Giunti P; Ataxia Centre, Department of Clinical and Movement Neurosciences, UCL Queen Square Institute of Neurology, London, United Kingdom.
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Źródło :
Frontiers in cellular neuroscience [Front Cell Neurosci] 2018 Nov 23; Vol. 12, pp. 429. Date of Electronic Publication: 2018 Nov 23 (Print Publication: 2018).
Typ publikacji :
Journal Article
Język :
English
Imprint Name(s) :
Original Publication: Lausanne, Switzerland : Frontiers Research Foundation, 2007-
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Contributed Indexing :
Keywords: CAG repeat expansions; PolyQ; SCA17; ataxia; genetic counseling; neurodegeneration
Entry Date(s) :
Date Created: 20181212 Latest Revision: 20201001
Update Code :
20210209
PubMed Central ID :
PMC6265347
DOI :
10.3389/fncel.2018.00429
PMID :
30532692
Czasopismo naukowe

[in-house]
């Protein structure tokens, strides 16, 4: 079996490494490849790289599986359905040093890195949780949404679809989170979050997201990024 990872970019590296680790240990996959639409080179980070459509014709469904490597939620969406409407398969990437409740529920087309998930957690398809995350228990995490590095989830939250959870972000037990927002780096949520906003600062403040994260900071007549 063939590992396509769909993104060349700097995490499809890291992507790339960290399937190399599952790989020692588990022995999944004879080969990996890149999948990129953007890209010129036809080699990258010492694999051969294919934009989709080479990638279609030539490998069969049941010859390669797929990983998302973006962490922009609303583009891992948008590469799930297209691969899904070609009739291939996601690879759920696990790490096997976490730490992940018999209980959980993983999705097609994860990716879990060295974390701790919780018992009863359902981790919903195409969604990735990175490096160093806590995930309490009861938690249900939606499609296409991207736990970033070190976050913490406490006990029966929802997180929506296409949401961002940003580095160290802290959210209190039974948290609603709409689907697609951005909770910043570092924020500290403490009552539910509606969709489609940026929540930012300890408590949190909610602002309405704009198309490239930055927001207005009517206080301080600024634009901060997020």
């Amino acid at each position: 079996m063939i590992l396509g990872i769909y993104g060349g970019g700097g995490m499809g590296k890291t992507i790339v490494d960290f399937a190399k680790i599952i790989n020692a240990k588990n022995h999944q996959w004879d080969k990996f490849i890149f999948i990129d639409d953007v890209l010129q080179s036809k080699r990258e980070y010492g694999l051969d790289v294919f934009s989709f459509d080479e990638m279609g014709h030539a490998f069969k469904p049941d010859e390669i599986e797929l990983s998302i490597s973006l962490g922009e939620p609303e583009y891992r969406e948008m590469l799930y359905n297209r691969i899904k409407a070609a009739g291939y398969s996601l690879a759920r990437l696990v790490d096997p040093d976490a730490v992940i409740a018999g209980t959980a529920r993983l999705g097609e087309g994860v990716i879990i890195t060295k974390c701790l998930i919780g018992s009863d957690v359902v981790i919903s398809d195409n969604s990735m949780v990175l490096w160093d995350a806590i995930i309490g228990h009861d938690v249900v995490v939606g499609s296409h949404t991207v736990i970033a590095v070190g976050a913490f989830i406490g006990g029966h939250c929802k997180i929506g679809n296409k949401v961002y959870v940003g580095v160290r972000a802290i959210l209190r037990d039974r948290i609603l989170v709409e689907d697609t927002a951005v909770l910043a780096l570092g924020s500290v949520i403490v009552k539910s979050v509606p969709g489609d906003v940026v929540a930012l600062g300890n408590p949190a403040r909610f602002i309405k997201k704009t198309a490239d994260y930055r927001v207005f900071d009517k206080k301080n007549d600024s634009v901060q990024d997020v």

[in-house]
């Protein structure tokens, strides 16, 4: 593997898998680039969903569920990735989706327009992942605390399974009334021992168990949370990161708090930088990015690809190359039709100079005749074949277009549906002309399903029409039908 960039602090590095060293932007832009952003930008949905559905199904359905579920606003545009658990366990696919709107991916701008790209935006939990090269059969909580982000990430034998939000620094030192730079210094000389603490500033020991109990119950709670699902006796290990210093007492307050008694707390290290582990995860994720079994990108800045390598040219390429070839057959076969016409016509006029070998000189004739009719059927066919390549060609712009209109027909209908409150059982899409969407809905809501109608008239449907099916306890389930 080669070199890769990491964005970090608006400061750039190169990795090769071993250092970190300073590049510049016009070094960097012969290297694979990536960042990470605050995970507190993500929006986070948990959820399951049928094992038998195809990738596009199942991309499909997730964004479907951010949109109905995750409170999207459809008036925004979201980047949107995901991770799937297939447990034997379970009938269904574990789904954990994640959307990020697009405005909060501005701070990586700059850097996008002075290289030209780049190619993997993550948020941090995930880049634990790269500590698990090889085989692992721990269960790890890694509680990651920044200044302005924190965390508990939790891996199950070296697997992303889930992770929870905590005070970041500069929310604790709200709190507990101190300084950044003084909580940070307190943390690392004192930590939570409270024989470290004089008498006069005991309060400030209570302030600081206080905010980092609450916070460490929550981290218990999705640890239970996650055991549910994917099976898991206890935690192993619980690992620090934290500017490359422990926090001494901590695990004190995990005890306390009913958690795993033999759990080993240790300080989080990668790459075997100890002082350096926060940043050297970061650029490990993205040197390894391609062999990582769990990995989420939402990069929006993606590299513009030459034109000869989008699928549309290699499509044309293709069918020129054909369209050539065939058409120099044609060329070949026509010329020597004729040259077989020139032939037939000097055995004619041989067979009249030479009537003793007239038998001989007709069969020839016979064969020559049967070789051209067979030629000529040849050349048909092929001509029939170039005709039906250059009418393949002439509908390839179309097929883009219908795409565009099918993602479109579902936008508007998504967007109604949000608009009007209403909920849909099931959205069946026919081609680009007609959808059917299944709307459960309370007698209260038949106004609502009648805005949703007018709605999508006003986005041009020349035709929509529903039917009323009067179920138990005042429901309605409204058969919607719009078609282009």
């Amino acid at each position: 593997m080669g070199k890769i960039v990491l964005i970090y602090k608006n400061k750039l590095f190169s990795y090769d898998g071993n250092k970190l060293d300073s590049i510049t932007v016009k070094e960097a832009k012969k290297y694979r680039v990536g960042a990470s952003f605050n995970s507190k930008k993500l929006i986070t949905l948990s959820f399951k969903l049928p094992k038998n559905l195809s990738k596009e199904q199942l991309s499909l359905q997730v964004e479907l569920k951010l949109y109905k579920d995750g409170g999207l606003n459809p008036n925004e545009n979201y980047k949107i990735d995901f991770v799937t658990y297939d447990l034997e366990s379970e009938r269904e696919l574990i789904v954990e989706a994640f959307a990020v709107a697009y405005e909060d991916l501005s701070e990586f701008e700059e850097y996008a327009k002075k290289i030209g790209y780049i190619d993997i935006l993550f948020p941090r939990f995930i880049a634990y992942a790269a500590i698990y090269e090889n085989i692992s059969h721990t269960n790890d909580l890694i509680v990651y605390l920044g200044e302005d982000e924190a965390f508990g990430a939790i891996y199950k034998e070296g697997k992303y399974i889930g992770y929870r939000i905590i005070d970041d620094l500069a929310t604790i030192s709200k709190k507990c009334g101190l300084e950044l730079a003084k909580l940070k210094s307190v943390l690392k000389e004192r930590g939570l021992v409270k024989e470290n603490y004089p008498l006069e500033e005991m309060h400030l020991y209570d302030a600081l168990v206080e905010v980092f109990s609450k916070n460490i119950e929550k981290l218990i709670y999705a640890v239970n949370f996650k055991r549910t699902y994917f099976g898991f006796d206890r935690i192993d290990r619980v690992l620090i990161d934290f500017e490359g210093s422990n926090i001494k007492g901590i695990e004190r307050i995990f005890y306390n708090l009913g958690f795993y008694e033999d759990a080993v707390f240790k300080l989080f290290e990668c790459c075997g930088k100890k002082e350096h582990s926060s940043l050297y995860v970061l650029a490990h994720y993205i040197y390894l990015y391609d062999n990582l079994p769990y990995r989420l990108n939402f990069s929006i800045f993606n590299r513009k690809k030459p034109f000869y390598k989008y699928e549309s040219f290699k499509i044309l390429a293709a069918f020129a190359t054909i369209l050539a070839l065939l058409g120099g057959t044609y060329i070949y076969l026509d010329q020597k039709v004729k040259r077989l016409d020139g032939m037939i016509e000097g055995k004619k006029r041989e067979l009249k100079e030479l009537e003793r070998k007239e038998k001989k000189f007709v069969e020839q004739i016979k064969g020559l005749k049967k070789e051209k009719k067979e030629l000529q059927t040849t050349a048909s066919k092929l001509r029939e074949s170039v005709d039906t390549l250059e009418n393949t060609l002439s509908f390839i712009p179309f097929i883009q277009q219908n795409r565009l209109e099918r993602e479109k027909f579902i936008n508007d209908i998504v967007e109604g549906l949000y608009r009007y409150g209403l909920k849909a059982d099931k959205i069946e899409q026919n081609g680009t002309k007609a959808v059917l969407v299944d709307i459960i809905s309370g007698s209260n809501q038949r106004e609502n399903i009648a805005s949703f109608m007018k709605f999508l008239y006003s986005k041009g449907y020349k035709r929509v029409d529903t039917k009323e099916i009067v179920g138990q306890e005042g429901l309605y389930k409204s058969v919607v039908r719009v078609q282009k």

Spinocerebellar ataxia type 17 (SCA17) is a rare autosomal dominant neurodegenerative disease caused by a CAG repeat expansion in the TATA-box binding protein gene ( TBP ). The disease has a varied age at onset and clinical presentation. It is distinct from other SCAs for its association with dementia, psychiatric symptoms, and some patients presenting with chorea. For this reason, it is also called Huntington's disease-like 4 (HDL-4). Here we examine the distribution of SCA17 allele repeat sizes in a United Kingdom-based cohort with ataxia and find that fully penetrant pathogenic alleles are very rare (5 in 1,316 chromosomes; 0.38%). Phenotype-genotype correlation was performed on 30 individuals and the repeat structure of their TBP genes was examined. We found a negative linear correlation between total CAG repeat length and age at disease onset and, unlike SCA1, there was no correlation between the longest contiguous CAG tract and age at disease onset. We were unable to identify any particular phenotypic trait that segregated with particular CAG/CAA repeat tract structures or repeat lengths. One individual within the cohort was homozygous for variable penetrance range SCA17 alleles. This patient had a similar age at onset to heterozygotes with the same repeat sizes, but also presented with a rapidly progressive dementia. A pair of monozygotic twins within the cohort presented 3 years apart with the sibling with the earlier onset having a more severe phenotype with dementia and chorea in addition to the ataxia observed in their twin. This appears to be a case of variable expressivity, possibly influenced by other environmental or epigenetic factors. Finally, there was an asymptomatic father with a severely affected child with an age at onset in their twenties. Despite this, they share the same expanded allele repeat sizes and sequences, which would suggest that there is marked difference in the penetrance of this 51-repeat allele. We therefore propose that the variable penetrance range extend from 48 repeats to incorporate this allele. This study shows that there is variability in the presentation and penetrance of the SCA17 phenotype and highlights the complexity of this disorder.